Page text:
Hell’s Gate National Park lies south of Lake Naivasha in Kenya, north-west of Nairobi. Hell’s Gate National Park is named after a narrow break in the cliffs, once a tributary of a prehistoric lake that fed early humans in the Rift Valley.
It was established in 1984. A small national park, it is known for its wide variety of wildlife and for its scenery. This includes the Fischer’s Tower and Central Tower columns and Hell’s Gate Gorge.
The national park is also home to three geothermal power stations at Olkaria. The park is equipped with three basic campsites and includes a Maasai Cultural Center, providing education about the Maasai tribe’s culture and traditions.
Hell’s Gate National Park is named after a narrow break in the cliffs, once a tributary of a prehistoric lake that fed early humans in the Rift Valley. It received the name “Hell’s Gate” by explorers Fisher and Thomson in 1883.
In the early 1900s, Mount Longonot erupted, and ash can still be felt around Hell’s Gate. The comprehensive Olkaria Geothermal Station, the first of its kind in Africa, was established in 1981 and generates geothermal power underneath Hell’s Gate from the area’s hot springs and geysers. The park was officially established in 1984.
Two more geothermal stations were added after 2000: Olkaria II and Olkaria III.
Hell’s Gate National Park covers an area of 68.25 square kilometres (26 sq mi), relatively small by African standards. The park is at 1,900 metres (6,200 ft) above sea level. It is within Nakuru County, near Lake Naivasha and approximately 90 kilometres (56 mi) from Nairobi.
The park is located 14 kilometres (9 mi) after the turnoff from the old Nairobi-Naivasha highway, and has a warm and dry climate. Olkaria and Hobley’s, two extinct volcanoes located in the park, can be seen as well as obsidian forms from the cool molten lava.
Within Hell’s Gate is the Hells Gate Gorge, lined with red cliffs which contain two volcanic plugs: Fischer’s Tower and Central Tower.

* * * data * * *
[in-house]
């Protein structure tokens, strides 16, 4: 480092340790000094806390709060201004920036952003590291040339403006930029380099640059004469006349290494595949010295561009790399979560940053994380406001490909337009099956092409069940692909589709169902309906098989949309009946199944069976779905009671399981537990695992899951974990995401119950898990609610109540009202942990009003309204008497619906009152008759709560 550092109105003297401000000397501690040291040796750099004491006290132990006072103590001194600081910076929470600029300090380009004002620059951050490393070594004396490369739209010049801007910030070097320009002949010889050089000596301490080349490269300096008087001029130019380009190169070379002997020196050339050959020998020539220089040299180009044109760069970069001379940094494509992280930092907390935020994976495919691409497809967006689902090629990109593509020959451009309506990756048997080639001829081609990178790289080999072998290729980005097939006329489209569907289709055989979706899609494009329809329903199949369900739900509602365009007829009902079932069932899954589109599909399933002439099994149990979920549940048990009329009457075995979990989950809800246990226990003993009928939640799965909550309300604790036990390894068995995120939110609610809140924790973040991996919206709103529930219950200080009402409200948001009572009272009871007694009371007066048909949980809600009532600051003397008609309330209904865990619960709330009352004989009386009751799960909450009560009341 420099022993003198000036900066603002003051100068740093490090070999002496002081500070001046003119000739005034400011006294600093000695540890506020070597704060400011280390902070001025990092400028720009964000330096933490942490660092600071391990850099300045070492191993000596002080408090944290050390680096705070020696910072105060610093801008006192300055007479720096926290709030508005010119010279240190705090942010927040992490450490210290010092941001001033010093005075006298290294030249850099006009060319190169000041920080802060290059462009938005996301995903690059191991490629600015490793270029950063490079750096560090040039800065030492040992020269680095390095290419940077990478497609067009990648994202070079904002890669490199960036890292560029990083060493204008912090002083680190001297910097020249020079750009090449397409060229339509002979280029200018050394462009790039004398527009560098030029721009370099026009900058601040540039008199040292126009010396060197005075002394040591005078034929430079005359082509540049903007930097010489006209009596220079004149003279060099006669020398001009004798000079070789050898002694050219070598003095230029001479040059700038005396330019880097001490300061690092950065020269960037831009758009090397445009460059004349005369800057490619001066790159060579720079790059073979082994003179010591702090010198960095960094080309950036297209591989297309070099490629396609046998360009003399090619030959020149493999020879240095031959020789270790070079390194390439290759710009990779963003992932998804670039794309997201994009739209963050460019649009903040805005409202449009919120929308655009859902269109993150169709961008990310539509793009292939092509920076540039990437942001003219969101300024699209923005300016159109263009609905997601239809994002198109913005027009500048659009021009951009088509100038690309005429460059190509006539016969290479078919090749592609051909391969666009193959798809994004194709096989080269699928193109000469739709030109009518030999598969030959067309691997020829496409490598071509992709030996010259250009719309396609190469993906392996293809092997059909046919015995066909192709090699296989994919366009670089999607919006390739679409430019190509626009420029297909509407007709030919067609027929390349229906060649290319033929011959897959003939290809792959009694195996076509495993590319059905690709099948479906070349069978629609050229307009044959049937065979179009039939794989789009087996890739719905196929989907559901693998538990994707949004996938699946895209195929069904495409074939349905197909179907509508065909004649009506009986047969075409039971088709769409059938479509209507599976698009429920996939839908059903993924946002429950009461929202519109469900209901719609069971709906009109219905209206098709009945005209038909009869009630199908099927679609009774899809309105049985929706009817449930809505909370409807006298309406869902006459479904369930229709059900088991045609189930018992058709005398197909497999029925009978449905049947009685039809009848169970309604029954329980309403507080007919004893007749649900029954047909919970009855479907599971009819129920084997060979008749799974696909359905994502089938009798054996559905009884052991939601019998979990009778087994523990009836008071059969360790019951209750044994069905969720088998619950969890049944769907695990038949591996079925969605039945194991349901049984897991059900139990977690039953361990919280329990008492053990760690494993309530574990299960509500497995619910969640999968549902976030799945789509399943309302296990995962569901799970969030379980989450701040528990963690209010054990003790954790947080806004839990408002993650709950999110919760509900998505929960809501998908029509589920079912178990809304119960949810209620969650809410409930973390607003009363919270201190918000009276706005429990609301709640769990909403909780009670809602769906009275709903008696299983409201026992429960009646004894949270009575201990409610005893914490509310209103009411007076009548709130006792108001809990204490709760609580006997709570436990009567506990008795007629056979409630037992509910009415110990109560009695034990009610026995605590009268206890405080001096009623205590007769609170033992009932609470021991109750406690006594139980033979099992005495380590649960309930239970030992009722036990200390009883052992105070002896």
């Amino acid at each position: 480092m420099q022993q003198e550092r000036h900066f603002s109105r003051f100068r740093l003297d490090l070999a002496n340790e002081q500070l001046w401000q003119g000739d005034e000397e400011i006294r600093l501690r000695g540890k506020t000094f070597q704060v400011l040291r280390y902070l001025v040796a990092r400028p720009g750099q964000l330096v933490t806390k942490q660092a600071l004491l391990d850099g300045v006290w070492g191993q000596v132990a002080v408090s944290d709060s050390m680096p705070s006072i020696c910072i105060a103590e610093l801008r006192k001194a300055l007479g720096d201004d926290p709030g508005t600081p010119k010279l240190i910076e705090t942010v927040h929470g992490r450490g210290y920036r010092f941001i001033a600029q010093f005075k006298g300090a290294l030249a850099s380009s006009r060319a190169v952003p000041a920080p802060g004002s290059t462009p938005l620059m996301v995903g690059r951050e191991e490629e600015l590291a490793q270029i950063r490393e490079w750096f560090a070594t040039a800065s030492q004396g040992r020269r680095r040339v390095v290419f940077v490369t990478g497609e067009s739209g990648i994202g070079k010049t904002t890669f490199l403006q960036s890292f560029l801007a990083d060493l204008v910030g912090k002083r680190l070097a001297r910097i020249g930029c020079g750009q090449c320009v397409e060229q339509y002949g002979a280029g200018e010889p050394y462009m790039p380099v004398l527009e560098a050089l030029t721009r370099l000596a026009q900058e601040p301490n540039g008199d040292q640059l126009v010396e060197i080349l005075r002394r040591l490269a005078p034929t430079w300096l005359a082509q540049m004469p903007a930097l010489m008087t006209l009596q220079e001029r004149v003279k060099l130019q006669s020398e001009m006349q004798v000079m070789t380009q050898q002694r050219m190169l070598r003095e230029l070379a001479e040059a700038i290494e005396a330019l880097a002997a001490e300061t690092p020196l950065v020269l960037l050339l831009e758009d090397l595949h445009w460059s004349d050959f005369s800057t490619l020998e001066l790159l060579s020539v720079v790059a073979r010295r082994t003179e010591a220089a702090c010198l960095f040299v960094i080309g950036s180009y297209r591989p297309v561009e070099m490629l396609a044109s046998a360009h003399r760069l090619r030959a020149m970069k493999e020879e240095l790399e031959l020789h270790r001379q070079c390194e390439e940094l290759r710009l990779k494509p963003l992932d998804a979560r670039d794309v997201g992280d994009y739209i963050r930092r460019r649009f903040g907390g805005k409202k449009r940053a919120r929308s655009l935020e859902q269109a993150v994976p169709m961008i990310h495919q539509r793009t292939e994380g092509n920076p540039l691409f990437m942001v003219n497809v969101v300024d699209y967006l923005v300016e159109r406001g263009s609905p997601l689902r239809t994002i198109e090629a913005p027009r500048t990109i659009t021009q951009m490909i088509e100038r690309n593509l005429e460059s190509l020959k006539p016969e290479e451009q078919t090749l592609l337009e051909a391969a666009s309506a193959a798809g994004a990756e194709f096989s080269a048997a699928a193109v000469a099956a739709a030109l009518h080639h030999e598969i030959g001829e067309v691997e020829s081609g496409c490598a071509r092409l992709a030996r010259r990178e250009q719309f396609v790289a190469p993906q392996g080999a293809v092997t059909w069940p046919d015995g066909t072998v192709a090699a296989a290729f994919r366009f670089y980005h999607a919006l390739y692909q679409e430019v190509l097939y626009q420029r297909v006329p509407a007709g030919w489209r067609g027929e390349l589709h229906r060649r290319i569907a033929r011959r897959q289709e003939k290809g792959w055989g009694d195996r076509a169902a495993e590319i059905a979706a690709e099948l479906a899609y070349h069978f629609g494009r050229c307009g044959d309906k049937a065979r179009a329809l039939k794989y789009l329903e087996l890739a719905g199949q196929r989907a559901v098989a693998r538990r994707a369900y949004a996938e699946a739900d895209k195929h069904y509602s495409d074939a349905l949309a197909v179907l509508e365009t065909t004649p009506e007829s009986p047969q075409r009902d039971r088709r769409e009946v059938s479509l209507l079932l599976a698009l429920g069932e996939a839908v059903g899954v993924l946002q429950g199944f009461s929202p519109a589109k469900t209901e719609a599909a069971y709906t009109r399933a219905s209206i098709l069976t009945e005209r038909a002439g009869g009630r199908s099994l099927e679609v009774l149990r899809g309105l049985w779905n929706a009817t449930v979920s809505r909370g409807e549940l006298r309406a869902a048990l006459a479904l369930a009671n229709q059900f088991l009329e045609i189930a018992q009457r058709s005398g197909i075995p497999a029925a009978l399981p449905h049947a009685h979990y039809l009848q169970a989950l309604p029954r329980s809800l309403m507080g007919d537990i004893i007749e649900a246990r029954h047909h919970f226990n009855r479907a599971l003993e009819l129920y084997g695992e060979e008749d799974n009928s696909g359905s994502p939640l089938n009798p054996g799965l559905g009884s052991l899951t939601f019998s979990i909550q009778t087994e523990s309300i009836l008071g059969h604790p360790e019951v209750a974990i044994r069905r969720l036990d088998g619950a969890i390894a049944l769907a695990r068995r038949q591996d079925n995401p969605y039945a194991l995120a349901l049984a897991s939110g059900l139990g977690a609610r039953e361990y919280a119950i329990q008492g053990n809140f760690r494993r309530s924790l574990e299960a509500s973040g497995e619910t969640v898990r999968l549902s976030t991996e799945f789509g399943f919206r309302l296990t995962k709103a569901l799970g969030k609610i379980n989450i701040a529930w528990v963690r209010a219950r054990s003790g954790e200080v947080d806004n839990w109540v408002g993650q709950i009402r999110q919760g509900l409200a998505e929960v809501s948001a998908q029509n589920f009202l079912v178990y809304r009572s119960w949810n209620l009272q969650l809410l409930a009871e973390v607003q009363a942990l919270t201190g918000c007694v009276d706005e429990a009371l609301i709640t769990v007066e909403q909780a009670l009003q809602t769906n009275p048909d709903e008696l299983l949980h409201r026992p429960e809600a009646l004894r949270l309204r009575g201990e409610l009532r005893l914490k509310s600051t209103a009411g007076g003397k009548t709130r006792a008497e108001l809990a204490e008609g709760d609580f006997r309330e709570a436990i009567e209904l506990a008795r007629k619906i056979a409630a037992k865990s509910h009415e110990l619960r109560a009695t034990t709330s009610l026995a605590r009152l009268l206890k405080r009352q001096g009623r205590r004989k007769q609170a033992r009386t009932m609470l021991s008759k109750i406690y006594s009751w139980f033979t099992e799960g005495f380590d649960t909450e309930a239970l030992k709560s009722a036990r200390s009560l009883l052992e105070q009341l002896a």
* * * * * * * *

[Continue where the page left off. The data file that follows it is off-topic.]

Off of Central Tower is a smaller gorge which extends to the south, with a path that descends into hot springs that have rocks hot enough to cause burns, and sulfuric water.
There is a wide variety of wildlife in the national park, though many are few in number. Examples of little seen wildlife include lions, leopards, and cheetahs. However, the park has historically been an important home for the rare lammergeyer vultures.
There are over 103 species of birds in the park, including vultures, Verreaux’s eagles, augur buzzard, and swifts. Hyraxes, African buffalo, zebra, eland, hartebeest, Thomson’s gazelle, hyena, and baboons are also common. The park is also home to serval and small numbers of klipspringer antelope and Chanler’s mountain reedbuck.
The park is popular due to its close proximity to Nairobi and lowered park fees compared to other National Parks. Hiking, bicycling, and motorcycling and even camping are encouraged within the park, one of only two Kenyan national parks where this is allowed.
The Daily Nation praised the mountain climbing in Hell’s Gate as “thrilling.” It also recommended the Joy Adamson’s Centre and boating on Lake Naivasha. A Maasai Cultural Center provides education about the Maasai tribe’s culture and traditions.
The park is equipped with three basic campsites, camping is safe in the park even though there are no guns or fencing between you and wildlife.
There are also several lodges around Naivasha Lake, popular among tourists for watersports, bird and game viewing in private ranches and walks along Crescent Island, Crater Lake, and Mt. Longonot.
The main setting of the 1994 film, The Lion King is heavily modeled after the park, where several lead crew members of the film went to the park to study and gain an appreciation of the environment for the film.
The 2003 film Lara Croft Tomb Raider: The cradle of Life was shot on location in this park.